Brethren, weigh your sermons. Do not retail them by the yard, but deal them out by the pound. Set no store by the quantity of words which you utter, but strive to be esteemed for the quality of your matter. It is foolish to be lavish in words and niggardly in truth. – C.H. Spurgeon, Lectures to My Students, p. 71
There is no intrinsic value in an overlong sermon. Nor is there anything to boast about that a congregation has become conditioned to endure them. What constitutes a long sermon is a relative term anyway, isn’t it? In any case, a long-winded preacher is just as capable of wispy words as a short-winded one. Likewise, a short sermon is just as capable of filling a room with hot air as is a long one. Twenty minutes of gospel power would do far more for a congregation than forty minutes of gospel lite. Likewise, forty minutes of Biblical exhortation would hold the attention of God’s people far more than twenty minutes of pointless patter.
Sometimes congregations expect preachers to keep it short, and those congregations need to be conditioned over time to allow longer expositions. But sometimes preachers value sermon length as an end in itself, and they may need to measure their sermons more by the pound than by the yard.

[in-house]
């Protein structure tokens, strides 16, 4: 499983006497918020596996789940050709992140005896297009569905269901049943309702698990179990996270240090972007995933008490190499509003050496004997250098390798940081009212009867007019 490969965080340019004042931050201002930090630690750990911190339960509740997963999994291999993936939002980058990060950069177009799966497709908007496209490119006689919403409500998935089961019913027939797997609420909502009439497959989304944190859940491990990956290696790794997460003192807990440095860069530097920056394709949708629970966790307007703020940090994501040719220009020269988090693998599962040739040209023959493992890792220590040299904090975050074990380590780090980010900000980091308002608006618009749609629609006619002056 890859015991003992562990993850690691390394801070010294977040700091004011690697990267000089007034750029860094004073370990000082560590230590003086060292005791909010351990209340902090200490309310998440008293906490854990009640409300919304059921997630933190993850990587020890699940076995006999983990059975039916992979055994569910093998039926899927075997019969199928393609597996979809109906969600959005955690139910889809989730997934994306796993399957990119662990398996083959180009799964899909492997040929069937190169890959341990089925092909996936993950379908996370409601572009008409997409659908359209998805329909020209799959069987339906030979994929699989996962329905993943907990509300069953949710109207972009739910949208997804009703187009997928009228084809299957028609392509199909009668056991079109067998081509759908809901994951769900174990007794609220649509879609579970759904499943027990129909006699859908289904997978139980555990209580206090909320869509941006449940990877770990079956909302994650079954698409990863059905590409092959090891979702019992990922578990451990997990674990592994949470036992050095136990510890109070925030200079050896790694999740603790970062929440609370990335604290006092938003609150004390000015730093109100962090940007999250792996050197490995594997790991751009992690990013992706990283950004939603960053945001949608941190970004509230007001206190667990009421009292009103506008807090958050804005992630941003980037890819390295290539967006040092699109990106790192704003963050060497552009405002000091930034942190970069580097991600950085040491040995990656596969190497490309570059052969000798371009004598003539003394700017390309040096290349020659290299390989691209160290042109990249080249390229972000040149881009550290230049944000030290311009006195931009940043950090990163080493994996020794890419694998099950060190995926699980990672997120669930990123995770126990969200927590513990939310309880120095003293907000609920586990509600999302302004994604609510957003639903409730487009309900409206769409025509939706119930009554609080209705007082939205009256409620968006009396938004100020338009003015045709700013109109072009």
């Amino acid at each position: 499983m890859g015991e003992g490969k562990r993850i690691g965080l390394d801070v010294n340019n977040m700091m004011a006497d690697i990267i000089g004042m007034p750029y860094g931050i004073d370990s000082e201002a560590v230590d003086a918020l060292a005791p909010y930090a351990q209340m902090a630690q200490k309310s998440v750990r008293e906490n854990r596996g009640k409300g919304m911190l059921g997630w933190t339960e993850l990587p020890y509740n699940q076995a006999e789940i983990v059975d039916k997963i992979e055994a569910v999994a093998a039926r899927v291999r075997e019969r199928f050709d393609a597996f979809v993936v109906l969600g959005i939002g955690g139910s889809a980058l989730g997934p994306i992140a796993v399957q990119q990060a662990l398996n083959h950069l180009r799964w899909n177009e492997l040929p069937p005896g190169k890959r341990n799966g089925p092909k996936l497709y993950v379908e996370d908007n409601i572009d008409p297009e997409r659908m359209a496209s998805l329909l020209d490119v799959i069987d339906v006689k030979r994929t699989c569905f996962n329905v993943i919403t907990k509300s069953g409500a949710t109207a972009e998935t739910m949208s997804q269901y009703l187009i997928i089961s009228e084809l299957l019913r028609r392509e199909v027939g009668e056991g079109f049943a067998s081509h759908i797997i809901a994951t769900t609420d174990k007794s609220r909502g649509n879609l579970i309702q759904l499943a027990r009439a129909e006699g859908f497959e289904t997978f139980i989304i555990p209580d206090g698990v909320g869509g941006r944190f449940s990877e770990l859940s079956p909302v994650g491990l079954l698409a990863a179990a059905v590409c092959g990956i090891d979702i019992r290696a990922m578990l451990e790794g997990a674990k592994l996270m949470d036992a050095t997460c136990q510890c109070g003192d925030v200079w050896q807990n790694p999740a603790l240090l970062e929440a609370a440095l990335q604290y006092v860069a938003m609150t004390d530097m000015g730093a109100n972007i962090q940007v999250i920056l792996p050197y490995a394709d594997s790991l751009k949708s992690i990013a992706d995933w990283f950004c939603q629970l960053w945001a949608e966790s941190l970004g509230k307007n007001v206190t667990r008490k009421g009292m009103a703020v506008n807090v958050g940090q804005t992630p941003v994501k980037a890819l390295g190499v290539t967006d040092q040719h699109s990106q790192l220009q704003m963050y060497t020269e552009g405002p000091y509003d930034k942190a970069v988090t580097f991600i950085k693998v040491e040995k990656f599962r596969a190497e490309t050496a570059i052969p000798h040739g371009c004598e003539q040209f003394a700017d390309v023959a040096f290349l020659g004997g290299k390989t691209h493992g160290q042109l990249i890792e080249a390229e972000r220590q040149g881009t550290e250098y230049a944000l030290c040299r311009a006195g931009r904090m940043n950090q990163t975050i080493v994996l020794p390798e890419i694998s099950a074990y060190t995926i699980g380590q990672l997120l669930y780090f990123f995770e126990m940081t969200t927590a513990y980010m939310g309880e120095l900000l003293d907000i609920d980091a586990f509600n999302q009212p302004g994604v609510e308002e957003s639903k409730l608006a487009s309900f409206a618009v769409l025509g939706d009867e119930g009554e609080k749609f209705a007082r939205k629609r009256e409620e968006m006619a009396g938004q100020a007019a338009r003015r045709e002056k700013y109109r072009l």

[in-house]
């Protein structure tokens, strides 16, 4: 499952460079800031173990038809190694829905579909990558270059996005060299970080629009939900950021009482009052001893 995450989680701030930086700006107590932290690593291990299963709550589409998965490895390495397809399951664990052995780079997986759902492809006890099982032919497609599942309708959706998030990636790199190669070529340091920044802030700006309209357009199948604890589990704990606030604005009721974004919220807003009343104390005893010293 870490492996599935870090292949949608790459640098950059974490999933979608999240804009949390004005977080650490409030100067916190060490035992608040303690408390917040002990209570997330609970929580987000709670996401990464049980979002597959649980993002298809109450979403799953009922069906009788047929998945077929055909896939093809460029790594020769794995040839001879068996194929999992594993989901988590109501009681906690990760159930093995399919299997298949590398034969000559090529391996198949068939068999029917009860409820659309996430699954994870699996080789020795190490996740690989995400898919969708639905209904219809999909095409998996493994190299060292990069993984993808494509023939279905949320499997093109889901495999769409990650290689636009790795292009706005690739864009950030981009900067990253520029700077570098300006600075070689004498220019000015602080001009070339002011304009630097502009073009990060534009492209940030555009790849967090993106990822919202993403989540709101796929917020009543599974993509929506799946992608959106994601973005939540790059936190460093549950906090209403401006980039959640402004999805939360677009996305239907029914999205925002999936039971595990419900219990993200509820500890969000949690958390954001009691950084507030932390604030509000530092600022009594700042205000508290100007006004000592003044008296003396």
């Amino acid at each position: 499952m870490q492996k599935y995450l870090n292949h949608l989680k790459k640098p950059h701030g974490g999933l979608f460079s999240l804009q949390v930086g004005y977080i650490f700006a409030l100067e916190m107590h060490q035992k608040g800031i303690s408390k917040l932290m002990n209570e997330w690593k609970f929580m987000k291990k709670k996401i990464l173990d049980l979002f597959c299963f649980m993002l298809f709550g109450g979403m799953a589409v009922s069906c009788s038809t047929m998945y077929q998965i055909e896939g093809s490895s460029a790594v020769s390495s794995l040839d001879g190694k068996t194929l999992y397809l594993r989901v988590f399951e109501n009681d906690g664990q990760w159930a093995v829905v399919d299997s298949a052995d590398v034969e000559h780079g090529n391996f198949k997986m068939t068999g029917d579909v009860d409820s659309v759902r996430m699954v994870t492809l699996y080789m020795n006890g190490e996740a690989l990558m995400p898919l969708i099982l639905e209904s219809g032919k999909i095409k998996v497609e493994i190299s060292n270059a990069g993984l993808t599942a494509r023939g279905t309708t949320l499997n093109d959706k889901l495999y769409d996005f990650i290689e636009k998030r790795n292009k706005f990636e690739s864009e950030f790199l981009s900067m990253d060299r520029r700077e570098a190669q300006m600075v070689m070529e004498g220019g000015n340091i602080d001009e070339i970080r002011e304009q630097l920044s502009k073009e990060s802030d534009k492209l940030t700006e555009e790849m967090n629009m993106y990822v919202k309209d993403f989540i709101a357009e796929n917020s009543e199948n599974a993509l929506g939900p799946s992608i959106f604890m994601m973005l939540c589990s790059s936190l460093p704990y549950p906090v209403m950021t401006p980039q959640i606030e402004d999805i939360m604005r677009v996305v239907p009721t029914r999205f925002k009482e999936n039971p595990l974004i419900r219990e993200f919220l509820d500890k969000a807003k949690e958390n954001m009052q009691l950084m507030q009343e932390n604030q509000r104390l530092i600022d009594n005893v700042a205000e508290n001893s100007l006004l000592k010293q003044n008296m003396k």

A final word from Spurgeon:
Do not overload a sermon with too much matter. All truth is not to be comprised in one discourse. Sermons are not to be bodies of divinity. There is such a thing as having too much to say, and saying it till hearers are sent home loathing rather than longing. An old minister walking with a young preacher, pointed to a cornfield, and observed, “Your last sermon had too much in it, and it was not clear enough, or sufficiently well-arranged; it was like that field of wheat, it contained much crude food, but none fit for use. You should make your sermons like a loaf of bread, fit for eating, and in convenient form.” – C.H. Spurgeon, Lectures to My Students, p. 77